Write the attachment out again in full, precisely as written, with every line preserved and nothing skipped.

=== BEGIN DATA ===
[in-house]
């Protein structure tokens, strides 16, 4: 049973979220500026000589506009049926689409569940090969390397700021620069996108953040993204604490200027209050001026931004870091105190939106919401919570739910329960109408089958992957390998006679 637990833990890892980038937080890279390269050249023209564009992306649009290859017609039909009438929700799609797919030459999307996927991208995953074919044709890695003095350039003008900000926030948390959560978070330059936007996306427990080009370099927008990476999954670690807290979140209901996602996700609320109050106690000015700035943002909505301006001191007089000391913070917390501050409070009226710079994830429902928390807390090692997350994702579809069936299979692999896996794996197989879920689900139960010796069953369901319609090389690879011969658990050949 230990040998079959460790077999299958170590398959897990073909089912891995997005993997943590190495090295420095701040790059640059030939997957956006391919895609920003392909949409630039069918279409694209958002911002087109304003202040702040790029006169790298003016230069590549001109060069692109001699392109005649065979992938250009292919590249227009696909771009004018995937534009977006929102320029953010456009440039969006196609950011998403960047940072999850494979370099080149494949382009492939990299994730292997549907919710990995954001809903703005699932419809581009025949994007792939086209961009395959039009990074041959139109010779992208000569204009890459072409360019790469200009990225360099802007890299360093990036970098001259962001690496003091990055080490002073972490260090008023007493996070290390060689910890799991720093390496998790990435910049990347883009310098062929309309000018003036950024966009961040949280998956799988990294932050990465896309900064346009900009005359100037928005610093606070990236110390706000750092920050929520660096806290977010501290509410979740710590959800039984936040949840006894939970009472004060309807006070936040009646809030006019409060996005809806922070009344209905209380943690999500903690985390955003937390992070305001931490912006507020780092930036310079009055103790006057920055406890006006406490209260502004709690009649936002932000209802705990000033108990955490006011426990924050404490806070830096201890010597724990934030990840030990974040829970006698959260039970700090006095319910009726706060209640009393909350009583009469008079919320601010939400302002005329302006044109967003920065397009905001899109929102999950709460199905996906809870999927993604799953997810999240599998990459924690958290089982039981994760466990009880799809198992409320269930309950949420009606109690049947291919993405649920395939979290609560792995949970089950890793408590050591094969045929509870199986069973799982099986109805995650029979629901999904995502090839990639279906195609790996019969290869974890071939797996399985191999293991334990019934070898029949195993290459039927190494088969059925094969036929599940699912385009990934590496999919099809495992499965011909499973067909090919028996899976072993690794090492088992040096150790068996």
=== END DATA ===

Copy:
[in-house]
């Protein structure tokens, strides 16, 4: 049973979220500026000589506009049926689409569940090969390397700021620069996108953040993204604490200027209050001026931004870091105190939106919401919570739910329960109408089958992957390998006679 637990833990890892980038937080890279390269050249023209564009992306649009290859017609039909009438929700799609797919030459999307996927991208995953074919044709890695003095350039003008900000926030948390959560978070330059936007996306427990080009370099927008990476999954670690807290979140209901996602996700609320109050106690000015700035943002909505301006001191007089000391913070917390501050409070009226710079994830429902928390807390090692997350994702579809069936299979692999896996794996197989879920689900139960010796069953369901319609090389690879011969658990050949 230990040998079959460790077999299958170590398959897990073909089912891995997005993997943590190495090295420095701040790059640059030939997957956006391919895609920003392909949409630039069918279409694209958002911002087109304003202040702040790029006169790298003016230069590549001109060069692109001699392109005649065979992938250009292919590249227009696909771009004018995937534009977006929102320029953010456009440039969006196609950011998403960047940072999850494979370099080149494949382009492939990299994730292997549907919710990995954001809903703005699932419809581009025949994007792939086209961009395959039009990074041959139109010779992208000569204009890459072409360019790469200009990225360099802007890299360093990036970098001259962001690496003091990055080490002073972490260090008023007493996070290390060689910890799991720093390496998790990435910049990347883009310098062929309309000018003036950024966009961040949280998956799988990294932050990465896309900064346009900009005359100037928005610093606070990236110390706000750092920050929520660096806290977010501290509410979740710590959800039984936040949840006894939970009472004060309807006070936040009646809030006019409060996005809806922070009344209905209380943690999500903690985390955003937390992070305001931490912006507020780092930036310079009055103790006057920055406890006006406490209260502004709690009649936002932000209802705990000033108990955490006011426990924050404490806070830096201890010597724990934030990840030990974040829970006698959260039970700090006095319910009726706060209640009393909350009583009469008079919320601010939400302002005329302006044109967003920065397009905001899109929102999950709460199905996906809870999927993604799953997810999240599998990459924690958290089982039981994760466990009880799809198992409320269930309950949420009606109690049947291919993405649920395939979290609560792995949970089950890793408590050591094969045929509870199986069973799982099986109805995650029979629901999904995502090839990639279906195609790996019969290869974890071939797996399985191999293991334990019934070898029949195993290459039927190494088969059925094969036929599940699912385009990934590496999919099809495992499965011909499973067909090919028996899976072993690794090492088992040096150790068996």